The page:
Some of our previous columns on safety issues associated with sleep meds:
August 2009 “Bold Experiment: Hospitals Saying No to Sleep Meds”
March 23, 2010 “ISMP Guidelines for Standard Order Sets”
May 2012 “Safety of Hypnotic Drugs”
November 2012 “More on Safety of Sleep Meds”
March 2013 “Sedative/Hypnotics and Falls”
SAMHSA (Substance Abuse and Mental Health Services Administration), Center for Behavioral Health Statistics and Quality. (May 1, 2013). Emergency Department Visits for Adverse Reactions Involving the Insomnia Medication Zolpidem. Rockville, MD
FDA. FDA Drug Safety Communication: FDA approves new label changes and dosing for zolpidem products and a recommendation to avoid driving the day after using Ambien CR. May 14, 2013
Berry S, et al "Risk of hip fracture associated with non-benzodiazepine hypnotics in subgroups of nursing home residents" American Society for Bone and Mineral Research ASBMR 2012; Abstract 1056 as reported by Walsh N. Hip Fractures High with Newer Sleeping Pills. MedPage Today 2012; October 15, 2012
Kolla BP, Lovely JK, Mansukhani MP, Morgenthaler TI. Zolpidem Is Independently Associated With Increased Risk of Inpatient Falls. Journal of Hospital Medicine 2013; 8(1): 1-6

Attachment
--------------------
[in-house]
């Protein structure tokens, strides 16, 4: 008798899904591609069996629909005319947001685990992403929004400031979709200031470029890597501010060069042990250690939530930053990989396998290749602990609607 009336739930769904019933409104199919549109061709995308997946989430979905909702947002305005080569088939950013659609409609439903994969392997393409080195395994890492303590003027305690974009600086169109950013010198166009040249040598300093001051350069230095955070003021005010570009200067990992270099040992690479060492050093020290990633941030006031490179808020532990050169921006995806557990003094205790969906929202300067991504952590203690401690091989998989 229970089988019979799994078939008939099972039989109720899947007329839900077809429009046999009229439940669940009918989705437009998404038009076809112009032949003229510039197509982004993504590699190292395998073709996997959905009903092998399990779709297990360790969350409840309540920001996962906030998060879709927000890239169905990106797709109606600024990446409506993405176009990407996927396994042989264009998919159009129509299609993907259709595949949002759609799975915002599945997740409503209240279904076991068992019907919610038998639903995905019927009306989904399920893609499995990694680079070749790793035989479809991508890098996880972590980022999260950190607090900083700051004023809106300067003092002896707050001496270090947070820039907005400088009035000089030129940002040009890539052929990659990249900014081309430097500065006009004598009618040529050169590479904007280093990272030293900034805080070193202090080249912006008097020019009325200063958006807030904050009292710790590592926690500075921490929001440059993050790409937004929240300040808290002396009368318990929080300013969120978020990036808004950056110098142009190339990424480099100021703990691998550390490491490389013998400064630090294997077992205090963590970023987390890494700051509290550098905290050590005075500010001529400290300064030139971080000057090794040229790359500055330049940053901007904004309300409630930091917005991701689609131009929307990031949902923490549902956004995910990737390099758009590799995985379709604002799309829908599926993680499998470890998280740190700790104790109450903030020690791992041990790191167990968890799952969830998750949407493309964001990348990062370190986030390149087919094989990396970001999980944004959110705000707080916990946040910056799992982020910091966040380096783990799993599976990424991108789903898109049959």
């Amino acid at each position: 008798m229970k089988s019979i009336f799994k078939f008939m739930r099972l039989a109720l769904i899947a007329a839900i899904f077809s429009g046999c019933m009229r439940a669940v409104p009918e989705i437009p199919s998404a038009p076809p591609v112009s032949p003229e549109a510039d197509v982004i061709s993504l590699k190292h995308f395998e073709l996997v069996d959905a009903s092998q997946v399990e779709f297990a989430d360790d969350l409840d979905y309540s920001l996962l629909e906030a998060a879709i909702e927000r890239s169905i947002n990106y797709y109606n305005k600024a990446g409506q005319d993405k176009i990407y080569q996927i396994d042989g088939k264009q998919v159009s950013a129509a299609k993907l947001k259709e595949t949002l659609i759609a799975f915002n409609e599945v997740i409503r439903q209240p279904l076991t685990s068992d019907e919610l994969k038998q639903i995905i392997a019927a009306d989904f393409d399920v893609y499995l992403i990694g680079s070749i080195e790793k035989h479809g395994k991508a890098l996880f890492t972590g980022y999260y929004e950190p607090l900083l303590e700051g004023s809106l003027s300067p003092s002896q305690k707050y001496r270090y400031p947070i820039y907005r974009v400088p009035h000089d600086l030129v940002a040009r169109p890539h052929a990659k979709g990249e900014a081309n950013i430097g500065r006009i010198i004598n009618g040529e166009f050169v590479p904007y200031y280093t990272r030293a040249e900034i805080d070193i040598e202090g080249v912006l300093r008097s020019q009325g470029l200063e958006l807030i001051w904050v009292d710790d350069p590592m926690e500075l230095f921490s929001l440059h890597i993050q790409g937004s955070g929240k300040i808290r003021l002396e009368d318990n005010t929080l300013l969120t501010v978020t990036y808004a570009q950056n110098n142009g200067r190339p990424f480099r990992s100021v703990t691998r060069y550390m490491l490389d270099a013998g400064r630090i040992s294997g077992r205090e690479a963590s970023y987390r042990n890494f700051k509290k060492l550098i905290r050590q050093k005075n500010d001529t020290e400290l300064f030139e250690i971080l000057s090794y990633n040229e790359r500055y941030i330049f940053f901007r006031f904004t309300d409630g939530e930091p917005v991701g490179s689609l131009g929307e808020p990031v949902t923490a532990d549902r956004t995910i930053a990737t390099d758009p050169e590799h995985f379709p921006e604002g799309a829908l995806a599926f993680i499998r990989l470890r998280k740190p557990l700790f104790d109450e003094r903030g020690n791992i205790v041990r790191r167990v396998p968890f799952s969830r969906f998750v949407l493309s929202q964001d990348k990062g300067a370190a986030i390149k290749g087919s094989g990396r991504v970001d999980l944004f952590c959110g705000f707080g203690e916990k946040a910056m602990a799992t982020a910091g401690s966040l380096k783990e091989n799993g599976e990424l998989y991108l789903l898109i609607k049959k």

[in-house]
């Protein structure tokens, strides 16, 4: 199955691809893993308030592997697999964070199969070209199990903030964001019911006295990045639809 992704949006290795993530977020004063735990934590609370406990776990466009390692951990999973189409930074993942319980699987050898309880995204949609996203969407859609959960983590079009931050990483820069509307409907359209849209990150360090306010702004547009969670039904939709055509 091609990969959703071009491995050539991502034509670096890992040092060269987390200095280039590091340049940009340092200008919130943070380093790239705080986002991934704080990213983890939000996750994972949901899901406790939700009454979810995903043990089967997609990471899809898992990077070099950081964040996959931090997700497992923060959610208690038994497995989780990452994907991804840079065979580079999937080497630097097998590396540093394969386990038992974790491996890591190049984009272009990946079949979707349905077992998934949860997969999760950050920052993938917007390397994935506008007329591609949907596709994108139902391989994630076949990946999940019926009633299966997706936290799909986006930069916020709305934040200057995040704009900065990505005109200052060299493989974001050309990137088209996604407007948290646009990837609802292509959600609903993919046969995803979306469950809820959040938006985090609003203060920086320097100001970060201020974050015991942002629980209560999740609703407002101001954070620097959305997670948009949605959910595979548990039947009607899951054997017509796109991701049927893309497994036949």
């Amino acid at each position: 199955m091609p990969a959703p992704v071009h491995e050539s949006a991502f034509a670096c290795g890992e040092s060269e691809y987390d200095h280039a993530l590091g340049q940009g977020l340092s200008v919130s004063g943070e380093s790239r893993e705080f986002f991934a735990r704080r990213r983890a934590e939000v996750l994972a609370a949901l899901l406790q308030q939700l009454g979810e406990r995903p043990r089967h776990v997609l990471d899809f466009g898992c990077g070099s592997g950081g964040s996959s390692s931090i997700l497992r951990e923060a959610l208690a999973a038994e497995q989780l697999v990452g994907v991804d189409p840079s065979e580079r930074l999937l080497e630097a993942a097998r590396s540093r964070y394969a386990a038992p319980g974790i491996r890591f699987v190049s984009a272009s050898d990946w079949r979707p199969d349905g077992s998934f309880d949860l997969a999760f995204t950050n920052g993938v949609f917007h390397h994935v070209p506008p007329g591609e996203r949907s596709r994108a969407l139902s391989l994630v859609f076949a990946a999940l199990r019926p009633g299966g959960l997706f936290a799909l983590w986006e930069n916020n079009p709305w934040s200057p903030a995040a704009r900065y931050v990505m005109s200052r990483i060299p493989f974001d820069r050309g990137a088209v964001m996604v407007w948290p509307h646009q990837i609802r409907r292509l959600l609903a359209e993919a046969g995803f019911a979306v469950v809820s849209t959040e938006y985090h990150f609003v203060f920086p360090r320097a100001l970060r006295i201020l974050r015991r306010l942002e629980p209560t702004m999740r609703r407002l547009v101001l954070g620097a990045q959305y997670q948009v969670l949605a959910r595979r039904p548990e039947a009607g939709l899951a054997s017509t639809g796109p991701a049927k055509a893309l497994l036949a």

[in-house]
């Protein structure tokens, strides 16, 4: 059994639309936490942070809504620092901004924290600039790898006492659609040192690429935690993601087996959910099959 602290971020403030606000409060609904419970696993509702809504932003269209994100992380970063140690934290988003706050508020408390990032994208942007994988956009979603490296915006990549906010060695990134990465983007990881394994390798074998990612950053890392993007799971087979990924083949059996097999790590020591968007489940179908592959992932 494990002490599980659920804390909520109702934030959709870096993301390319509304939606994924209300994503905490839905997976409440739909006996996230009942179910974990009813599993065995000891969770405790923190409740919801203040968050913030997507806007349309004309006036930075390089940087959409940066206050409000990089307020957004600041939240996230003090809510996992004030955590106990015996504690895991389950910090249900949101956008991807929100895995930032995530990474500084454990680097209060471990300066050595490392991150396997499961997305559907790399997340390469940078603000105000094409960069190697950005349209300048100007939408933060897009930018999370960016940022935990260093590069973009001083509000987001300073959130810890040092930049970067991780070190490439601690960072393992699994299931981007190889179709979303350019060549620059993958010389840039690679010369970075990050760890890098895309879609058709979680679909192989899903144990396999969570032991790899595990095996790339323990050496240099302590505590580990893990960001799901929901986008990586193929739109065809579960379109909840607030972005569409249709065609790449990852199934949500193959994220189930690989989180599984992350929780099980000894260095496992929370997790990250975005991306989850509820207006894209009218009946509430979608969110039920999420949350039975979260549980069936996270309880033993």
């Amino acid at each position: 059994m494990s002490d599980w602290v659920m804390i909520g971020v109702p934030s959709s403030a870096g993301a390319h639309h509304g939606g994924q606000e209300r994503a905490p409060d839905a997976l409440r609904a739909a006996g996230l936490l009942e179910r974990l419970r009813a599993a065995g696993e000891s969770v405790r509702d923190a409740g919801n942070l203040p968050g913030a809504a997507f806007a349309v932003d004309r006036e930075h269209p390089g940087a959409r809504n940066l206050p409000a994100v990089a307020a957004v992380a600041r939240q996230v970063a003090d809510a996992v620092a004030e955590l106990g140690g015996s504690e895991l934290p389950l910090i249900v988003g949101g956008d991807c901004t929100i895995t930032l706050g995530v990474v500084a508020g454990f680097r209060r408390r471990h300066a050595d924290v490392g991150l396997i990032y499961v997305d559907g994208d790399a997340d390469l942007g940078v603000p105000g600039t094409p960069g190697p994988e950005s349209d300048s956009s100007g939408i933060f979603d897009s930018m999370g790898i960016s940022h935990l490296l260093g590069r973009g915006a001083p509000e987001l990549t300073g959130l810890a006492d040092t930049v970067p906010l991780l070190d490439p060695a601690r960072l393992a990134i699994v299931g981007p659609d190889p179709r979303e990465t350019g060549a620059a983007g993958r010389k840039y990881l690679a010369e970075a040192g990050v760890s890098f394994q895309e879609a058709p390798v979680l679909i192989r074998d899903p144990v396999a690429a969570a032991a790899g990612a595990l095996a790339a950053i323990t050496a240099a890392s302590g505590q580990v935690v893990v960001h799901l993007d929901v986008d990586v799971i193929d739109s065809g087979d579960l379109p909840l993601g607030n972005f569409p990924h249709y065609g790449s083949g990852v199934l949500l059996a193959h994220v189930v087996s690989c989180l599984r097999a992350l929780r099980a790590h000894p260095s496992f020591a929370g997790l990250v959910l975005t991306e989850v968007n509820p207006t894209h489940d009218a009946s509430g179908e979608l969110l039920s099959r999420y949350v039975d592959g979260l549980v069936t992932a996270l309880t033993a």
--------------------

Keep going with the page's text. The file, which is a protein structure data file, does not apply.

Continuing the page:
A new study from the researchers leading the highly successful Keystone initiative in Michigan to prevent catheter-associated UTI’s (CAUTI’s) has identified barriers to implementation of best practices to prevent CAUTI’s (Krein 2013). They used survey data and structured interviews in a sampling of participating hospitals to assess barriers encountered. Some of the barriers are well-known and anticipated but others are more surprising.
The least surprising, but most significant, barrier is lack of buy-in from physicians and nurses. Many physicians and nurses simply did not appreciate the invasive nature and potential seriousness of CAUTI’s. Convenience for nurses was also mentioned frequently. Some noted conflicting patient safety goals, often speculating that an indwelling catheter would keep patients from going to the bathroom, during which they might encounter a fall (ironically, falls might actually be more common in patients with indwelling catheters). Potential strategies to deal with these barriers include having a nurse “champion” and doing hourly rounds where attention to toileting activities is included. Hospitals have struggled with identifying physician “champions”, which can really help, but all noted that at least having some support from the medical staff was important.